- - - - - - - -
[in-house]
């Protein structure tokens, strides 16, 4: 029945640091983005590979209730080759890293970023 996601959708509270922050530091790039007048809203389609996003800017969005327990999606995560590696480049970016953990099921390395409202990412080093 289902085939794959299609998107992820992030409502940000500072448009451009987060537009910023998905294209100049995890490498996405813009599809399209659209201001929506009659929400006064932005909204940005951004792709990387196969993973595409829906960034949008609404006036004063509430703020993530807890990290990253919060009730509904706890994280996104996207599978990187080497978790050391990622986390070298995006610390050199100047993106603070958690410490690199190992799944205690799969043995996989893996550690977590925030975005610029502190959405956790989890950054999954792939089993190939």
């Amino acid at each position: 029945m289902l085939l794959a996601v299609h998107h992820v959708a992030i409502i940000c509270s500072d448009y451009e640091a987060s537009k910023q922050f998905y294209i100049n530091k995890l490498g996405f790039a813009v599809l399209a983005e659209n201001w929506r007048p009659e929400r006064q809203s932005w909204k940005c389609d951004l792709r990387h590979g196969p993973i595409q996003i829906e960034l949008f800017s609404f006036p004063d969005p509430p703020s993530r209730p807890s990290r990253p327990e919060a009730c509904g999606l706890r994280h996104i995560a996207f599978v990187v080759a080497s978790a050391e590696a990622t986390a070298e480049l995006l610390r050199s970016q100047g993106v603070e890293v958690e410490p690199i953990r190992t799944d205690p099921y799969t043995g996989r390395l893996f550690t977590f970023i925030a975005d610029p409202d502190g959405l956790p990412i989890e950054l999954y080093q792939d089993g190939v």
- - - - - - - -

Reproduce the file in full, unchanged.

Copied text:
[in-house]
């Protein structure tokens, strides 16, 4: 029945640091983005590979209730080759890293970023 996601959708509270922050530091790039007048809203389609996003800017969005327990999606995560590696480049970016953990099921390395409202990412080093 289902085939794959299609998107992820992030409502940000500072448009451009987060537009910023998905294209100049995890490498996405813009599809399209659209201001929506009659929400006064932005909204940005951004792709990387196969993973595409829906960034949008609404006036004063509430703020993530807890990290990253919060009730509904706890994280996104996207599978990187080497978790050391990622986390070298995006610390050199100047993106603070958690410490690199190992799944205690799969043995996989893996550690977590925030975005610029502190959405956790989890950054999954792939089993190939």
């Amino acid at each position: 029945m289902l085939l794959a996601v299609h998107h992820v959708a992030i409502i940000c509270s500072d448009y451009e640091a987060s537009k910023q922050f998905y294209i100049n530091k995890l490498g996405f790039a813009v599809l399209a983005e659209n201001w929506r007048p009659e929400r006064q809203s932005w909204k940005c389609d951004l792709r990387h590979g196969p993973i595409q996003i829906e960034l949008f800017s609404f006036p004063d969005p509430p703020s993530r209730p807890s990290r990253p327990e919060a009730c509904g999606l706890r994280h996104i995560a996207f599978v990187v080759a080497s978790a050391e590696a990622t986390a070298e480049l995006l610390r050199s970016q100047g993106v603070e890293v958690e410490p690199i953990r190992t799944d205690p099921y799969t043995g996989r390395l893996f550690t977590f970023i925030a975005d610029p409202d502190g959405l956790p990412i989890e950054l999954y080093q792939d089993g190939v």